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Pinoys advised to eat more local fish

Filipinos are advised to eat more locally produced high-value fisheries products like tuna to make up for the export revenues that Philippines has been losing due to the COVID-19 pandemic.

On the part of the government, it should help local exporters identify the domestic markets where they can divert their products, especially now that it’s hard to export them to other countries.

Asis Perez, former director of Bureau of Fisheries and Aquatic Resources (BFAR), said in a virtual briefing Monday that exports of some of the country’s fisheries products have been falling due to COVID-19 pandemic, with lesser demand coming from the usual markets like Japan and several European countries.

“Some of our bigger tuna production, we normally bring that to Japan, but of course the Japan economy is also affected by the pandemic. It has a huge effect on exports,” Perez said.

“Then there’s the Philippines-Europe chain wherein we bring fisheries products to European countries by plane, but since flights are still irregular, as much 500 kilograms to 2 tons of fisheries products are affected,” he further said.

He then pointed out that these fisheries products can only be transferred by planes because they need to get to their destinations within 48 hours.

Perez, who also serves as the convenor of Tugon Kabuhayan, said compared to other staple food like bangus and tilapia, which can easily be taken up by the domestic market, the ‘high-end market’ for much expensive fisheries products like tuna and salmon definitely declined.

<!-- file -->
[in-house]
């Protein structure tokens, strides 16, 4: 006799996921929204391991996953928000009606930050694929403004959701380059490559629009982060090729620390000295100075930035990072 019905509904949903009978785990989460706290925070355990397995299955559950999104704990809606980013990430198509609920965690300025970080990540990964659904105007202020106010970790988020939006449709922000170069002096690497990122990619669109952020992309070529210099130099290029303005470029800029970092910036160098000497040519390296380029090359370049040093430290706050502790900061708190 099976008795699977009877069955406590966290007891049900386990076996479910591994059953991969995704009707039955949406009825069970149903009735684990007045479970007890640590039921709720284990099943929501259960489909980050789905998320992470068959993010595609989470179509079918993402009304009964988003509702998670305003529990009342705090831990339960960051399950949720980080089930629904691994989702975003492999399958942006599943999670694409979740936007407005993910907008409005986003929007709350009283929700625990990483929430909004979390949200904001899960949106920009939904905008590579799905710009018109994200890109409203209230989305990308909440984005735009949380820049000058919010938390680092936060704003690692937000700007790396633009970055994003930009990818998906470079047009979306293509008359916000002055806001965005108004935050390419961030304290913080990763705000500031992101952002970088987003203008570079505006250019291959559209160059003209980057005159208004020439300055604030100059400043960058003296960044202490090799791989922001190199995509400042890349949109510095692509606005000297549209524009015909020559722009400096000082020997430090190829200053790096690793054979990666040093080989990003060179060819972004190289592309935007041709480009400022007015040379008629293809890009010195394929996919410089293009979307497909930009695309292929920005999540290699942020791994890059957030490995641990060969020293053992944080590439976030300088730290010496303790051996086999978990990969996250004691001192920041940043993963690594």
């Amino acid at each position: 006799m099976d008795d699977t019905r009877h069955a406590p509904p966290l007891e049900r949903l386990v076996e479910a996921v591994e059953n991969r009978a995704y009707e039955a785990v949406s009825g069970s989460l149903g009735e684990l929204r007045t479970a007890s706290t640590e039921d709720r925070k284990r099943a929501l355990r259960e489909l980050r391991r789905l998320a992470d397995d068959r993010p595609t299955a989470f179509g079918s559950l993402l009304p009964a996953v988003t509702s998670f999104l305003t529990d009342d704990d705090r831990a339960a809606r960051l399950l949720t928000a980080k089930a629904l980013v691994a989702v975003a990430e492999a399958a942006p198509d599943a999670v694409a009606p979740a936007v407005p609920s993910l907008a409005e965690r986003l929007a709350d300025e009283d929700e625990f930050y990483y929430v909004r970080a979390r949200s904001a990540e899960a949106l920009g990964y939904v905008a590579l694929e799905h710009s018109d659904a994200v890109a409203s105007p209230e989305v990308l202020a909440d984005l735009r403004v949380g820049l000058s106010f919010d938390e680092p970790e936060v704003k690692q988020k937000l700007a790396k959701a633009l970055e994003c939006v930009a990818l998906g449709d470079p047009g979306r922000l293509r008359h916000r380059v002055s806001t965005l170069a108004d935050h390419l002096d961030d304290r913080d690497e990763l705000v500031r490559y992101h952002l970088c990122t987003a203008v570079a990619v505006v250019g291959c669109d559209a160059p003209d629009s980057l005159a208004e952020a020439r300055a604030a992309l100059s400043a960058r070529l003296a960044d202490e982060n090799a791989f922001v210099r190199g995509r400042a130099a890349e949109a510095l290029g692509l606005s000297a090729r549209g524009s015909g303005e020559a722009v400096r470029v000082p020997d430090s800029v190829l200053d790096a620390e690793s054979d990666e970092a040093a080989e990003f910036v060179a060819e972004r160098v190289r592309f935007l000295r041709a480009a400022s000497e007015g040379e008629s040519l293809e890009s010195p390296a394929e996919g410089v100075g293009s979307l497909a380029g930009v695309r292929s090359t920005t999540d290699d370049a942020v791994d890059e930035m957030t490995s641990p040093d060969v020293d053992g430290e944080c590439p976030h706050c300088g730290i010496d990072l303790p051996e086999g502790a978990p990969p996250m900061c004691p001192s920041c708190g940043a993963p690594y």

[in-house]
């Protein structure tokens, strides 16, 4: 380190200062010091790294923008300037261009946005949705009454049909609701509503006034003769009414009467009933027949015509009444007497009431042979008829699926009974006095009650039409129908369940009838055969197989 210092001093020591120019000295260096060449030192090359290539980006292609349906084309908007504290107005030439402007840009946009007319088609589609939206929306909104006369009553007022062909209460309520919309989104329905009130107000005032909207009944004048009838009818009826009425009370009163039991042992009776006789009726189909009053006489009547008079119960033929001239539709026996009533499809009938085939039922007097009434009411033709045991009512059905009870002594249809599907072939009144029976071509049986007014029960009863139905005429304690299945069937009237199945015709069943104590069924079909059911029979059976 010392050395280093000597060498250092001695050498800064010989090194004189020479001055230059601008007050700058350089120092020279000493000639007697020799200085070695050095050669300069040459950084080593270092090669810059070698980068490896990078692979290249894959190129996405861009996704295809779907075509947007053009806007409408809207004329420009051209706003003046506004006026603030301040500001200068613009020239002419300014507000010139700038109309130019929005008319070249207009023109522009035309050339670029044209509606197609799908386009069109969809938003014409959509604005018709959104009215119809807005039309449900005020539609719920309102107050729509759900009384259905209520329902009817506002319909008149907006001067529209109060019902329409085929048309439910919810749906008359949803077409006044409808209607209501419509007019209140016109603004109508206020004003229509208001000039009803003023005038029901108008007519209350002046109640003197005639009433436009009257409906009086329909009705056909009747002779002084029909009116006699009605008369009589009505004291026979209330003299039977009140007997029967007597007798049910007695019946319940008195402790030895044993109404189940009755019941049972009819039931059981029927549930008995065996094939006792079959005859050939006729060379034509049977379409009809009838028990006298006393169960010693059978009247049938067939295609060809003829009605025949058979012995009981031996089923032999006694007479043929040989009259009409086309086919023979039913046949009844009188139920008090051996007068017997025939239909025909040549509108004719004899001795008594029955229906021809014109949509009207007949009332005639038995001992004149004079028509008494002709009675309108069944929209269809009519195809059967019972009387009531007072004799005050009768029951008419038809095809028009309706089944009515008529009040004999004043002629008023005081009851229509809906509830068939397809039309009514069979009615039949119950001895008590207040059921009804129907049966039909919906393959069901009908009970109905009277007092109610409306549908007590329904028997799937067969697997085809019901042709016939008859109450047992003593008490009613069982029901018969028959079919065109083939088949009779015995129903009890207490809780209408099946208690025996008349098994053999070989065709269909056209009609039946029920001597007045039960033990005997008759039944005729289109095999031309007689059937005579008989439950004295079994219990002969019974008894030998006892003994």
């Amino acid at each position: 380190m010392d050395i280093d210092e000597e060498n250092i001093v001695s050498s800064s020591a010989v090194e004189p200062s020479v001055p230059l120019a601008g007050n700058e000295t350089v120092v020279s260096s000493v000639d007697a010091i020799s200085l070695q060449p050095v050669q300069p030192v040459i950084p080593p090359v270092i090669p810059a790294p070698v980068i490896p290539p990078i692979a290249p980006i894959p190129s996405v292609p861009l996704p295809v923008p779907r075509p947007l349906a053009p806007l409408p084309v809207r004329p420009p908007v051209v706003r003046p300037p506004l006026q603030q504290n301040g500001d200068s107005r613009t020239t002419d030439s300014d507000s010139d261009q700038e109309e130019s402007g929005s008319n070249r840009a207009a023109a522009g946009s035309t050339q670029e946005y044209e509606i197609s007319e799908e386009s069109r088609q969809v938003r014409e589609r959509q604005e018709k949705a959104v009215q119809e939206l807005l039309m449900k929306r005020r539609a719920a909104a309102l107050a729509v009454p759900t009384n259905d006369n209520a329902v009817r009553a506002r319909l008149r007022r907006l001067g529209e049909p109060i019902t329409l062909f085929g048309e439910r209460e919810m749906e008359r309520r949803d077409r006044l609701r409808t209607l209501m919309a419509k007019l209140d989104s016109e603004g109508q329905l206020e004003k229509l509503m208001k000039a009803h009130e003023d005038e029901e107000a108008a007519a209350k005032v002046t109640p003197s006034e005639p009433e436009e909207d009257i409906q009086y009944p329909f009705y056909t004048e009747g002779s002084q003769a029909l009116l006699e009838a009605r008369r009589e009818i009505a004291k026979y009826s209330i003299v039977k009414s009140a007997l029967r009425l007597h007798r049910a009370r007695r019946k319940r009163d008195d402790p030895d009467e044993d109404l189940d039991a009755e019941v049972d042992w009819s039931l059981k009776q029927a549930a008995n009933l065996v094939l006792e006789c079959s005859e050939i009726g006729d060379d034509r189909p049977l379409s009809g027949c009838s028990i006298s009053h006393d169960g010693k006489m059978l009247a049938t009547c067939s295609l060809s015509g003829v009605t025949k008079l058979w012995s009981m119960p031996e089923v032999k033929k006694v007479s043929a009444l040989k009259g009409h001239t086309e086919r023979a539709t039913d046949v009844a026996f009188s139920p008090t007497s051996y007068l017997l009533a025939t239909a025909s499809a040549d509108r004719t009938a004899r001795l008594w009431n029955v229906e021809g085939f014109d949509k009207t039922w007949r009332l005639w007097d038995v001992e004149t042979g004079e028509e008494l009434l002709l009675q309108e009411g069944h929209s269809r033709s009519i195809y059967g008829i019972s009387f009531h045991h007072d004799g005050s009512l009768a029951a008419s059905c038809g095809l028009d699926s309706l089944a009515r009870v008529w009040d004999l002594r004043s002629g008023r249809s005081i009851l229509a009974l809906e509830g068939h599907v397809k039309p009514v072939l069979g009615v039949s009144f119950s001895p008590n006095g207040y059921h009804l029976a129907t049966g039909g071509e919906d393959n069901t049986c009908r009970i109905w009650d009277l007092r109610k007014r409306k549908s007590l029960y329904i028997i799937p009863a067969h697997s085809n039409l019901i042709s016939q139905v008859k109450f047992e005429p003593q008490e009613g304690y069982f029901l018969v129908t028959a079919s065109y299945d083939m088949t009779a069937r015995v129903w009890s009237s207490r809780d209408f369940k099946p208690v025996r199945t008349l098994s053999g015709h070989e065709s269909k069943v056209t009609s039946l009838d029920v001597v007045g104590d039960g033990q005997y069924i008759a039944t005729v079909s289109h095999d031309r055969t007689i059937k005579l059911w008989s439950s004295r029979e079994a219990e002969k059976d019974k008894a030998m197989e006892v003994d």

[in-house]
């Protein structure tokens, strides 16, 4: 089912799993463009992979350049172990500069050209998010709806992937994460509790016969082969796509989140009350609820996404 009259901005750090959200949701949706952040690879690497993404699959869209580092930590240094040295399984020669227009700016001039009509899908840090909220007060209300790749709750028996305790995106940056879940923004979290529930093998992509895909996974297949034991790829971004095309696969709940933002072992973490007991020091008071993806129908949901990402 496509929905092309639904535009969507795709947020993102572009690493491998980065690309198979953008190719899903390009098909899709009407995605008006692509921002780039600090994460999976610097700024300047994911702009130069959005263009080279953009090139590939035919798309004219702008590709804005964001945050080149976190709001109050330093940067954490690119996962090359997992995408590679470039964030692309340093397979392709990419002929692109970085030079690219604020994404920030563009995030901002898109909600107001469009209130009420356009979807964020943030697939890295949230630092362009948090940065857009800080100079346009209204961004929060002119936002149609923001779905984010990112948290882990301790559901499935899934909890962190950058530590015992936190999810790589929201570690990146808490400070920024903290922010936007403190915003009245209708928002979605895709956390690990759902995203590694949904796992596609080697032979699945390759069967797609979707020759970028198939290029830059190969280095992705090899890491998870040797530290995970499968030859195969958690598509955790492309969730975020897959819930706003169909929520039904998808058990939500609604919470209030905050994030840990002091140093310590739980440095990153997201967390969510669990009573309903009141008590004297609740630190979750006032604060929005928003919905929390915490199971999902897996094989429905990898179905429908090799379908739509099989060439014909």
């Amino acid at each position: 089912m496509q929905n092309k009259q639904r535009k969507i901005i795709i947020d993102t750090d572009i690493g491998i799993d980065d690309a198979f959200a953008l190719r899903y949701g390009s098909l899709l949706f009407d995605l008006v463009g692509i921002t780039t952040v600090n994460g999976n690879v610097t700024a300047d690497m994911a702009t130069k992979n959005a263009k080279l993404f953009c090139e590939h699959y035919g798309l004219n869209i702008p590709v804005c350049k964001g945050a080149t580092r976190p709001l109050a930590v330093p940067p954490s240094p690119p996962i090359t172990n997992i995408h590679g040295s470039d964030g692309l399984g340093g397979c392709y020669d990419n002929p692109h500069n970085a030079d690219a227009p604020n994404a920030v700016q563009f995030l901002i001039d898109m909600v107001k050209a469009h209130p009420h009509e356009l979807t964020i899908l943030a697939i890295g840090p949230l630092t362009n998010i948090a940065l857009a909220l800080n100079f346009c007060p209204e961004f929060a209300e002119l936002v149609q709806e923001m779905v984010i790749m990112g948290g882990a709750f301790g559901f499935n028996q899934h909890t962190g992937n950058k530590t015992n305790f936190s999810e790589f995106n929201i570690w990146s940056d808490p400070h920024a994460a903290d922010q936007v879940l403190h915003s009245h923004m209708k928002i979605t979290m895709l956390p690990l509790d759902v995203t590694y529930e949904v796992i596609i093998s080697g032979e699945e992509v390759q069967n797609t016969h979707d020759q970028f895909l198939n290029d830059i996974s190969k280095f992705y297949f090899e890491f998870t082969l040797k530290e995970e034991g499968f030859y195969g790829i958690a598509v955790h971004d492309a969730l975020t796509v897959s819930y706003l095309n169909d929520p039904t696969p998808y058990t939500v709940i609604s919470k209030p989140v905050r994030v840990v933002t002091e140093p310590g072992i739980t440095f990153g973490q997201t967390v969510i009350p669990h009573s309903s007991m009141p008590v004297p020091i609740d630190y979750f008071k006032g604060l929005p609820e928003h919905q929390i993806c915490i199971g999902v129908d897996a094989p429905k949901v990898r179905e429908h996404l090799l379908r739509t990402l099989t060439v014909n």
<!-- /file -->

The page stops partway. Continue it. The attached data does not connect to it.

Tuna and salmon are considered high-value fisheries products and are either being exported to other countries or served in restaurants.  

According to Perez, the supply chain disruptions on fisheries exports particularly brought down the price of tuna from P200 per kilogram (/kg) to P140/kg to P150/kg over the past months.

Perez said that it’s important for the government to continuously promote the consumption of all the locally produced and caught fisheries products.

“We need to encourage local consumption. Producers are problematic where to sell their products,” he said.

He then added that the domestic market, based on the 36.7 kilograms per capita consumption for fish, is enough to compensate for the losses in export revenues if only the entire Philippine population will prefer fish over other food.

Data from the Philippine Statistics Authority (PSA) showed that during the second quarter of the year, the country’s agricultural exports went down by 20.6 percent to US$1.45 billion from US$1.83 billion last year. During the period, the value of agricultural export reflected a share of 11.4 percent to the total export of the country.

Of this, the category ‘preparations of meat, of fish, or of crustaceans, molluscs and other aquatic invertebrates’ accounted for revenues worth US$96.07 million, which is lower compared to its contribution of US$114.78 million last year.  

Tugon Kabuhayan, a group which Perez is now part of, is an advocacy group helping Filipino farmers by promoting domestic production, food safety and security and environmental protection, among others.

Source: Manila Bulletin (

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